House panel approves bill setting 5% tax on POGOs

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A House panel approves a bill setting a uniform 5 percent rate on the profits of online gaming firms, which a lawmaker expects to raise ₱45 billion yearly.

Metro Manila (CNN Philippines, November 18) — A bill setting a uniform 5 percent franchise tax on Philippine Offshore Gaming Operators (POGOs) has been approved by a House of Representatives panel.

On Monday, the House Committee on Ways and Means approved a measure proposed by its chairman Albay 2nd District Representative Joey Salceda that imposes a uniform tax rate for POGOs. This comes as government agencies chase after these online gaming firms for back taxes, including their foreign employees.

House Bill 5267 sought to provide a "clear, definitive tax regime" for POGOs to ensure stricter oversight and collect appropriate taxes from these gambling businesses. Under the measure, POGO franchise holders are required to pay a tax worth 5 percent of its gross receipts drawn from gaming operations.

In a Facebook post, Salceda said the tax "will raise ₱45 billion every year."

Foreigners working in POGOs based in the country should also pay taxes worth 15 percent of their earnings here, according to the bill.

READ: DOF backs additional 5% tax on POGOs

In a letter to the House, Solicitor General Jose Calida said he was of the view that POGOs cannot be taxed as they only offer betting facilities "only to foreign citizens physically outside of Philippine territory."

"An offshore-based operator is subject to Philippine taxes only on its income derived from sources within the Philippines... For POGO betting transactions, the situs of taxation is the place where the actual betting took place and where the winnings are paid out," the Office of the Solicitor General said.

In a statement, Senate Minority Leader Franklin Drilon this claim, saying that it was the Bureau of Internal Revenue (BIR) which has the authority to interpret the tax code.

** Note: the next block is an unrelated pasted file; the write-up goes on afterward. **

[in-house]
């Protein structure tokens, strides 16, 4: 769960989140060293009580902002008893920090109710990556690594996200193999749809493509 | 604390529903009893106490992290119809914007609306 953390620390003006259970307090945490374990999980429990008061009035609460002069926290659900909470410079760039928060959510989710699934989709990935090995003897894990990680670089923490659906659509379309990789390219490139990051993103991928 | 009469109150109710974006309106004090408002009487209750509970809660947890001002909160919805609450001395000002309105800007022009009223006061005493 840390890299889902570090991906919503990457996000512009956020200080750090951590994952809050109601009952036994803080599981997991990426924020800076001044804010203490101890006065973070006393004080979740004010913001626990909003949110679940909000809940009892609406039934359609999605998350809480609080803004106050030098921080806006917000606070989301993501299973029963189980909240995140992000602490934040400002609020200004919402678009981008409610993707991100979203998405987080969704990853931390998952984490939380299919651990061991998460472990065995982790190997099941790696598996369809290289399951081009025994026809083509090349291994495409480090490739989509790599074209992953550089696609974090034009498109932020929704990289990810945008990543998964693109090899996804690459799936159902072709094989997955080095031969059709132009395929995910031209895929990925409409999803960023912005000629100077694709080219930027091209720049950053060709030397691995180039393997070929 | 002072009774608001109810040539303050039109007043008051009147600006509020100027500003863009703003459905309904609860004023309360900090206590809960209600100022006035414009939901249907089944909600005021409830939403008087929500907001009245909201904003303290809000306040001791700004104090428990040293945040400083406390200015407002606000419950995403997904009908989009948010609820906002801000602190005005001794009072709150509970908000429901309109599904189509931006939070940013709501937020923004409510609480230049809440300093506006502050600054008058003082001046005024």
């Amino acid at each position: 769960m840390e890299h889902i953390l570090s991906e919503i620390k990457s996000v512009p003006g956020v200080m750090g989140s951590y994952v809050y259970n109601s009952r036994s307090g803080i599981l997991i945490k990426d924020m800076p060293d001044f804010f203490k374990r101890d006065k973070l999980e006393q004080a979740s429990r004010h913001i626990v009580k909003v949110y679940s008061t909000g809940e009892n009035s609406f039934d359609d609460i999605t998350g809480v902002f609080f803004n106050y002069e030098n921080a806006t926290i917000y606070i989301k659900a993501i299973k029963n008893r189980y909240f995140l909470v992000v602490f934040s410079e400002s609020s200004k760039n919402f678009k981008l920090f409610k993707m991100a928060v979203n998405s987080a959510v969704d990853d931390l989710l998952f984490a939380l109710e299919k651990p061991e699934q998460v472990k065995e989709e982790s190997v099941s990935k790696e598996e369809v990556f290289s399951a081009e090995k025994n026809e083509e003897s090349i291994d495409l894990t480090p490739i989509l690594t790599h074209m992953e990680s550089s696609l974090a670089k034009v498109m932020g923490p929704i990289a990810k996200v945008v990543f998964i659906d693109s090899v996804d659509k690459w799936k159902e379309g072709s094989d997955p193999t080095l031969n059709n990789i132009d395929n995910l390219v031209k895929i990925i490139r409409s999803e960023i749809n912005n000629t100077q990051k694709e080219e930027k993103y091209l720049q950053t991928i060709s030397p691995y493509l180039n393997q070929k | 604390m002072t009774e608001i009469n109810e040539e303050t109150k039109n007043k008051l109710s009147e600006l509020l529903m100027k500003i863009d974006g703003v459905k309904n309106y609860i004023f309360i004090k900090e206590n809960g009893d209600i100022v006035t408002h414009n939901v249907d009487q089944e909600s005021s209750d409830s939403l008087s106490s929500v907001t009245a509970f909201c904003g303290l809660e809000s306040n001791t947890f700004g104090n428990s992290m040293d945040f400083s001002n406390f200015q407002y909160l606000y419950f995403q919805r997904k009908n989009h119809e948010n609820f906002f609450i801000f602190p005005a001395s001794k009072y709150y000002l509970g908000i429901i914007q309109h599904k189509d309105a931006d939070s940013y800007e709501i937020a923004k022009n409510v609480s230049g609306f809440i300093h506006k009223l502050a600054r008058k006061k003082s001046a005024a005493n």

"The government has the right to tax POGOs, consistent with the position of the economic managers. POGOs owe the government billions in unpaid taxes. The OSG should leave the matter to the BIR and DOF (Department of Finance),” said Drilon, a lawyer. He called the OSG "misguided."

Finance Secretary Carlos Dominguez III previously ordered a crackdown on POGOs not paying their dues, and has been sending demand letters through the BIR. The agency estimates about ₱2 billion in monthly income taxes uncollected from foreign workers in this sector.

Dominguez also responded to the Solicitor General's remarks: "Since POGOs are providing services to their counterparts in the Philippines, they are subject to income tax. The same is true for VAT (value-added tax), which also is imposed on services rendered in the Philippines."

The BIR served closure orders for two POGO service providers based in the country. Both have resumed operations after settling their unpaid taxes. Authorities have also made it a requirement for foreigners to secure Tax Identification Numbers before they are allowed to work here.

The Philippine Amusement and Gaming Corporation stopped accepting new applications for POGO licenses in August, amid growing concerns about job losses and even national security.

CNN Philippines Correspondent Xianne Arcangel contributed to this report.